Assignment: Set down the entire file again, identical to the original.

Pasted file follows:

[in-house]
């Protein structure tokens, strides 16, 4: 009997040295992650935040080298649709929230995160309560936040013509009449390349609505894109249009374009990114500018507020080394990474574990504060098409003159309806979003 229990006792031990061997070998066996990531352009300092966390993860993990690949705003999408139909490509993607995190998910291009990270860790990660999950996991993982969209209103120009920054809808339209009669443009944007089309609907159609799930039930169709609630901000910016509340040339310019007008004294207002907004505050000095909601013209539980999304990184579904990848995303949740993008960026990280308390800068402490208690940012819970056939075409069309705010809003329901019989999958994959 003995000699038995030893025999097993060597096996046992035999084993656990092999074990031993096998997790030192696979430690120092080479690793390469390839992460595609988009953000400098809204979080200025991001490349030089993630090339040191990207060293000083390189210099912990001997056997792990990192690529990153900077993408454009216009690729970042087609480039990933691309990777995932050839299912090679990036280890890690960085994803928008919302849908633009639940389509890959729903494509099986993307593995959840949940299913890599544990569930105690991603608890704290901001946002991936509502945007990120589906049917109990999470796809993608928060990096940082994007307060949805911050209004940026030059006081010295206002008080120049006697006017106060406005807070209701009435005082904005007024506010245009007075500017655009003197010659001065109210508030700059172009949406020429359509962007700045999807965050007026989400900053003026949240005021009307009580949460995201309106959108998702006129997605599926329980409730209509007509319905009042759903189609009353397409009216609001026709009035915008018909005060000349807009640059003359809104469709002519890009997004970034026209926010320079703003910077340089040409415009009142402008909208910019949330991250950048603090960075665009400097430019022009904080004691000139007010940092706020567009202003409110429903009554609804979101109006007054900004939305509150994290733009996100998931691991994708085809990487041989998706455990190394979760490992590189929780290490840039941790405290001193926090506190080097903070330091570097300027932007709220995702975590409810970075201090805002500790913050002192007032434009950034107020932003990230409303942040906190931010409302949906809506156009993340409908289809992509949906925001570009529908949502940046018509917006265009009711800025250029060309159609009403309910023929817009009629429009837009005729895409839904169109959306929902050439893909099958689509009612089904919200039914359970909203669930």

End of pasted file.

[in-house]
């Protein structure tokens, strides 16, 4: 009997040295992650935040080298649709929230995160309560936040013509009449390349609505894109249009374009990114500018507020080394990474574990504060098409003159309806979003 229990006792031990061997070998066996990531352009300092966390993860993990690949705003999408139909490509993607995190998910291009990270860790990660999950996991993982969209209103120009920054809808339209009669443009944007089309609907159609799930039930169709609630901000910016509340040339310019007008004294207002907004505050000095909601013209539980999304990184579904990848995303949740993008960026990280308390800068402490208690940012819970056939075409069309705010809003329901019989999958994959 003995000699038995030893025999097993060597096996046992035999084993656990092999074990031993096998997790030192696979430690120092080479690793390469390839992460595609988009953000400098809204979080200025991001490349030089993630090339040191990207060293000083390189210099912990001997056997792990990192690529990153900077993408454009216009690729970042087609480039990933691309990777995932050839299912090679990036280890890690960085994803928008919302849908633009639940389509890959729903494509099986993307593995959840949940299913890599544990569930105690991603608890704290901001946002991936509502945007990120589906049917109990999470796809993608928060990096940082994007307060949805911050209004940026030059006081010295206002008080120049006697006017106060406005807070209701009435005082904005007024506010245009007075500017655009003197010659001065109210508030700059172009949406020429359509962007700045999807965050007026989400900053003026949240005021009307009580949460995201309106959108998702006129997605599926329980409730209509007509319905009042759903189609009353397409009216609001026709009035915008018909005060000349807009640059003359809104469709002519890009997004970034026209926010320079703003910077340089040409415009009142402008909208910019949330991250950048603090960075665009400097430019022009904080004691000139007010940092706020567009202003409110429903009554609804979101109006007054900004939305509150994290733009996100998931691991994708085809990487041989998706455990190394979760490992590189929780290490840039941790405290001193926090506190080097903070330091570097300027932007709220995702975590409810970075201090805002500790913050002192007032434009950034107020932003990230409303942040906190931010409302949906809506156009993340409908289809992509949906925001570009529908949502940046018509917006265009009711800025250029060309159609009403309910023929817009009629429009837009005729895409839904169109959306929902050439893909099958689509009612089904919200039914359970909203669930």